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Editor’s Note 1: The above is a FFPC draft. FFPC offers drafts from $35 up to $1,850. Prizes reach as high as $500k for first! If you create an account through this link, you’ll get $25 off your first draft at checkout.

Editor’s Note 2: The above is a free sample of the first three rounds. The replay of the entire draft is in our Draft Kit.


On Wednesday July 24th I did my first season-long draft of 2019 along with Evan Silva. We decided to record it on video. Mistakes were made.

The good news is Evan continued his pursuit of White Claw consumption records and we got a funny clip to put on Twitter. We also learned a ton about the FFPC $350s and how drafts play out in this unique format.

The key points about this format to note:
* The payouts are $1500 for winning your 12-man league, $250K for winning the Championship Round, $30K for second place.
* In order to qualify for the Championship Round, you must either be the team in your league with the best record, the team with the most points or win your league’s playoff title.
* League playoffs are held in Weeks 12 and 13, Championship Round is Weeks 14-16.
* The winner of the Championship Round is the team with the most total points from Weeks 14-16 added to their one-game average from the regular season.
* Tight ends get 1.5 points per reception, all other positions 1.0 points per reception.

1. Understanding tight end strategy: Due to the scoring system (see above) and positional scarcity, we heavily prioritized the TE position. Which I believe is right – but the rest of the league did not appear to significantly bump TEs up their rankings. In other words, if I knew we could get OJ Howard in Round 4 in this format, then going Odell Beckham/Michael Thomas instead of George Kittle/Thomas with our first two picks would have been a no-brainer. Hunter Henry (5.1), Evan Engram (5.9) also went later than I would have expected given format.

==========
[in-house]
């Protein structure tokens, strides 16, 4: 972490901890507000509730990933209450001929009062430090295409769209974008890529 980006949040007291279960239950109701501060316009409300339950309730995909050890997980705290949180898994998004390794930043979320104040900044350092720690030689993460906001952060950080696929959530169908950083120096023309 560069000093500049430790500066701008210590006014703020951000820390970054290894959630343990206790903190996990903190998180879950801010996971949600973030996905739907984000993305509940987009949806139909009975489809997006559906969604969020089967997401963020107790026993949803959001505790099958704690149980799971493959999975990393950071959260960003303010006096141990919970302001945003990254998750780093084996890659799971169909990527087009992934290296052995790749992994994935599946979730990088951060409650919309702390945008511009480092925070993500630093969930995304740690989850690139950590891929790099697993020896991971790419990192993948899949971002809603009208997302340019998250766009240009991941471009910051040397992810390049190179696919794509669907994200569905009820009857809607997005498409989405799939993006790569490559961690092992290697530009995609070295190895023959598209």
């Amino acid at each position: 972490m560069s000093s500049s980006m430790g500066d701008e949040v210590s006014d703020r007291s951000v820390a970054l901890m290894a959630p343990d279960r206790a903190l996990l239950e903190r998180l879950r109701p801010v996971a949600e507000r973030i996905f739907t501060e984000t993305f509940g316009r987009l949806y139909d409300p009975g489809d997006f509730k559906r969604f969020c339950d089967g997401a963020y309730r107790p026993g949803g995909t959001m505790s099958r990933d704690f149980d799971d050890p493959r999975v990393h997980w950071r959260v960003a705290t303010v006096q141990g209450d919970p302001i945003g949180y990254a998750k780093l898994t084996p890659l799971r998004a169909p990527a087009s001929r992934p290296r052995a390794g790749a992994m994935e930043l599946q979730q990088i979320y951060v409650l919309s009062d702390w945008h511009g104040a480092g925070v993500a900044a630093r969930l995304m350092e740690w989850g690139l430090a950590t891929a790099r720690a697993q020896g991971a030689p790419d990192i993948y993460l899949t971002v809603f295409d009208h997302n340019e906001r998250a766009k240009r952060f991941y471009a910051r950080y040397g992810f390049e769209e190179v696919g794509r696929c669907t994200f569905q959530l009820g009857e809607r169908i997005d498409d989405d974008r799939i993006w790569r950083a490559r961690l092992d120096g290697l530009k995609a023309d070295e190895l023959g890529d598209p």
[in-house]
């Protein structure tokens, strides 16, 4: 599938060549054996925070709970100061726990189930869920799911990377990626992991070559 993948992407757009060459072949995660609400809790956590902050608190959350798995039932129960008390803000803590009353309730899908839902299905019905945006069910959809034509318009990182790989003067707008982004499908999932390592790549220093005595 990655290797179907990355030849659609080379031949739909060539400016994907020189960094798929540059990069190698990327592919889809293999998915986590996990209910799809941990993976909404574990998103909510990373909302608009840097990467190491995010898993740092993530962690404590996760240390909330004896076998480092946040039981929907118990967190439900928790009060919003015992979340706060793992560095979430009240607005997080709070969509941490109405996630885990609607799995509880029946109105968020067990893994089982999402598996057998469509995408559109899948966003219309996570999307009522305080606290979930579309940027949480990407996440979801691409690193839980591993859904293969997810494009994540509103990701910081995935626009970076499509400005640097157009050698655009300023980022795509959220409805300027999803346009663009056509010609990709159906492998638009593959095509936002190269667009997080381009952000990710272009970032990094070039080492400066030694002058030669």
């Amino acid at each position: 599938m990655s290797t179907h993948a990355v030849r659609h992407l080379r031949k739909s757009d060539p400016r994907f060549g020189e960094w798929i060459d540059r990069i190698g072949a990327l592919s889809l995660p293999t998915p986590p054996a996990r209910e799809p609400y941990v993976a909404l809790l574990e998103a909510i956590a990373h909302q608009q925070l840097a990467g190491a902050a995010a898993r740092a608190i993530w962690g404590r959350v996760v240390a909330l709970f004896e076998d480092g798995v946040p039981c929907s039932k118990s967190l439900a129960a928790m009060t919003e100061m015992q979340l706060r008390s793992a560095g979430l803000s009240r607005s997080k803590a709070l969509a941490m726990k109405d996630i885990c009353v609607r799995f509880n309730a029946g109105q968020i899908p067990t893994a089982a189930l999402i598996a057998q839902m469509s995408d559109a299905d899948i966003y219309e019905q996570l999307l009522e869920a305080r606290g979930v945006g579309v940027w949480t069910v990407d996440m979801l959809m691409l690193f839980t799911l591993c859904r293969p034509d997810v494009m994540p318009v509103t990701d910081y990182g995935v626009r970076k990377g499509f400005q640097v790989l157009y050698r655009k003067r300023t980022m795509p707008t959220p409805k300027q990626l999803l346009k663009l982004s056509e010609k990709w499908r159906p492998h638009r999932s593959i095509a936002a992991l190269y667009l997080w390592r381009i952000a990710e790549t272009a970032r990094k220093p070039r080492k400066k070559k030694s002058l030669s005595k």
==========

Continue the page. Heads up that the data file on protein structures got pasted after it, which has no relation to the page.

2. OJ Howard over Marlon Mack in Round 4: In a vacuum, I prefer Howard in this format. The Colts are using Mack in a LeGarrette Blount-esque role, meaning he will not be on the field on pass downs or 2-minute drills. When the Colts fall behind, Mack will leave a hole in your lineup. It’s also difficult to rack up big games in full-PPR as a two-down back. However, once we went Kittle in the first round and the RB position was quickly drying up – Mack was the correct pick for our team.

3. Will Fuller over Austin Ekeler in Round 7: By the time Round 7 came, we only had Devonta Freeman and Miles Sanders at RB. Ekeler is a player both Evan and I are high on from a talent perspective, is a serviceable player when Melvin Gordon is healthy/not holding out and has RB1 upside when Gordon is out. Given our team build, Ekeler was a sharper pick.

4. Keke Coutee over Royce Freeman in Round 8: If we had Deshaun Watson on our team, taking Fuller and Coutee back-to-back would have been great. In this format, a stack like that has massive upside in the Championship Round. However, without Watson we likely again should have prioritized RB and gone with Freeman. Even though he doesn’t have a pass-game role, he’s very likely to steal at lest 50% of the early-down work from Phillip Lindsay. On our RB-barren squad, that would have been valuable.

Anyway, mistakes were made like there are in every draft. We’ll learn from them and be much better off next time around. Hope you all enjoy the full stream of the draft above.